Bible Study March 18

March 18, 2023

Deuteronomy chapters 17 through 20 teach us about sacrifices made without defects, law courts, whether Israel wants a king, practices in the occult, and the prophets God raises up.

Chapter 17 –

Since the proper worship of God was the most serious issue in Israel, judging the cases of those accused of violating it was a serious matter. Moses had already established a  system of justice in the wilderness to hear and rule on cases so what he laid out here was not entirely new.

The accused could not be condemned based on the testimony of a single person. It would take the testimony of two or three witnesses who not only stood by their testimony but were the first to execute punishment. If a local judge felt the case was to difficult the case would be heard by the religious and civil leaders, the Levitical priests and the judge who presided (who presided in the given) time. The judge’s decision was final – no appeals.

Next God provided instructions when Israel would become a monarchy, which was to be a momentous day in their history. God would still bless them as long as the king obeyed God. He cannot be a foreigner, cannot acquire many horses which require going back to Egypt which God forbid. Later will see Solomon, although wise, broke all the commandments given.

Chapter 18 –

Levitical priests were those men in the tribe set apart by the Lord to offer sacrifices and administer other duties of the tabernacle (and later the temple). Moses then turns from teaching about true worship to warning against false worship. The most horrific practice of the nations was to sacrifice one’s child in the fire to the gods (18:10). The rest of the occult practices are seen in divination (the attempt to get secret information through by interpreting omens or looking at astrology. The second category was sorcery and spells. Moses here is talking about witchcraft, the attempt to reach a spiritual realm what human power alone cannot pull off. The third one being spiritism which involves the attempt to get in touch with spiritual intermediaries through hypnotic trance.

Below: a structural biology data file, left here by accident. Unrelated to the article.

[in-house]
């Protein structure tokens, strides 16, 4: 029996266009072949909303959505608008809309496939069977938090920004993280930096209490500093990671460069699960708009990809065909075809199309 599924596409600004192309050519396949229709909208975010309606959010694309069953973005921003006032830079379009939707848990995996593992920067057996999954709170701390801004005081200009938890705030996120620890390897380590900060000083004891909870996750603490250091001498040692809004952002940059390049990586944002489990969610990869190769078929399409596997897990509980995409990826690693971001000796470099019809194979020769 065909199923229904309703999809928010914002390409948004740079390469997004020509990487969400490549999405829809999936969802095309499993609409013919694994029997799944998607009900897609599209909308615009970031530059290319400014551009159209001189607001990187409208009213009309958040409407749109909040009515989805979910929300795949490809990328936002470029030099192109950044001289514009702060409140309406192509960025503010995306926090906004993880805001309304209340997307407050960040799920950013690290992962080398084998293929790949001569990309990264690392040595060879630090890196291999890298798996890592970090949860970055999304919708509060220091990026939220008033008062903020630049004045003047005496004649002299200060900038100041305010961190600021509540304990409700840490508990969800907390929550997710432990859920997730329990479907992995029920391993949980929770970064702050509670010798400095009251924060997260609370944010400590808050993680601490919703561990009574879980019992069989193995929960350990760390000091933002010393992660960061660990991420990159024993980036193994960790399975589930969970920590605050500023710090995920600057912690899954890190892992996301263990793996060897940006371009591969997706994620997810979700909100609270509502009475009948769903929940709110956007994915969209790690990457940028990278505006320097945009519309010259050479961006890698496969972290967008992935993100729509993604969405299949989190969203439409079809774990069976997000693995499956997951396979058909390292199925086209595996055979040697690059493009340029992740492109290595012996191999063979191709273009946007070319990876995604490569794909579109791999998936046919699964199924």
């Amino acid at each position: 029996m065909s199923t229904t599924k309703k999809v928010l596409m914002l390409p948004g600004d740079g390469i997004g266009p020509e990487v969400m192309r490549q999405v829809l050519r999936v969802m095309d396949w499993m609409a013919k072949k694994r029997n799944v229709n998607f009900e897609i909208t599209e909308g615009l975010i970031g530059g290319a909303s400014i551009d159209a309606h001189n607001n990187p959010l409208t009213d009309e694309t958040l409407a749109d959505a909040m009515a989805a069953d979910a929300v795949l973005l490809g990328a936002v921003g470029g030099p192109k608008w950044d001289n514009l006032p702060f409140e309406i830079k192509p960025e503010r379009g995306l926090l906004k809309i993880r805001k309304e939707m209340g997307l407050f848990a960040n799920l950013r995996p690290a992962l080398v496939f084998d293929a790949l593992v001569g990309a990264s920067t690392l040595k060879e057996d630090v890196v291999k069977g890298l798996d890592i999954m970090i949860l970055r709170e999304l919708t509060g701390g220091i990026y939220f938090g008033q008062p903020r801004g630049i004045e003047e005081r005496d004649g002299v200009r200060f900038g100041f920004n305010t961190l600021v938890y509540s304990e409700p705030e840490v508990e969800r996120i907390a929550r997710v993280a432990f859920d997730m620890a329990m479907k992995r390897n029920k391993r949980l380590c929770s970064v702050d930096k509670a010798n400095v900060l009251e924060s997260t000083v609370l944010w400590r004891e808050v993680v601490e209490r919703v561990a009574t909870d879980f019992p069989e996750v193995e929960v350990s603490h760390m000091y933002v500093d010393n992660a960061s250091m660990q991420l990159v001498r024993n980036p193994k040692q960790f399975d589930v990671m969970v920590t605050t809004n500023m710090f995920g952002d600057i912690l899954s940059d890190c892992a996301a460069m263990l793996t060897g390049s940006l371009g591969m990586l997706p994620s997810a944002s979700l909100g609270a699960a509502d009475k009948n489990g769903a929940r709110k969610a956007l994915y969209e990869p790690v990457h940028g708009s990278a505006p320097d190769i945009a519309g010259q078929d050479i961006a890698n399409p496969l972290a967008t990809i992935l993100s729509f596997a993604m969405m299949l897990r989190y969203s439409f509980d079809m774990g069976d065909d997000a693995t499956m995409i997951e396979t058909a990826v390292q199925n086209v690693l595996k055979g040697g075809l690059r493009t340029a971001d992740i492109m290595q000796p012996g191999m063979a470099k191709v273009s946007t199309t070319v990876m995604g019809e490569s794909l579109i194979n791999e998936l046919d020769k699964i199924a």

All of these are detestable to God. Previously, when God gave Moses the law the people were so terrified of His voice and His fire, they thought they would die. God told them he would hold accountable anyone who did not listen to the prophet.

Chapter 19 –

There were numerous regulations covering every aspect of life that Moses wanted to review before crossing the Jordan into Canaan. He commands them to establish three cities as cities of refuge. He then offers an example of who might go to one of these cities – someone who had accidentally killed a fellow man. Moving a neighbor’s boundary was another serious offense. Anyone doing this was placed under God’s curse.

He had already established the rule of two or three witnesses as a necessary to convict a man. Testimony had to be corroborated.

Chapter 20 –

Moses’ next message for Israel concerned how to conduct themselves during war, especially in light of their upcoming battles. This message was as much for Joshua as for any member of the community. The priest was to lead them into battle and give the troops a divine talk before the battle reminding to not fear their enemy. The Lord would fight the battle for them.

God permitted soldiers exemptions for a given battle if they met any of the four conditions:

  1. If the had built a house and had not lived in it,
  2. If the planted a vineyard but had not been able to enjoy it’s fruit,
  3. If they were engaged and waiting to be married,
  4. If they were a coward.

The first three had to do with a lack of fulfillment in pursuing life’s basic pleasures. The fourth was so they would not discourage other soldiers in battle.

Enemy cities outside the promised land were offered terms of peace which they could accept on the condition they become forced laborers to Israel, if they refused then that led to siege by the Israelites. But no such offer of peace was to be made to the Canaanites. Israel was to completely destroy every living thing among them. They were not to decimate the land since it was the promised land.

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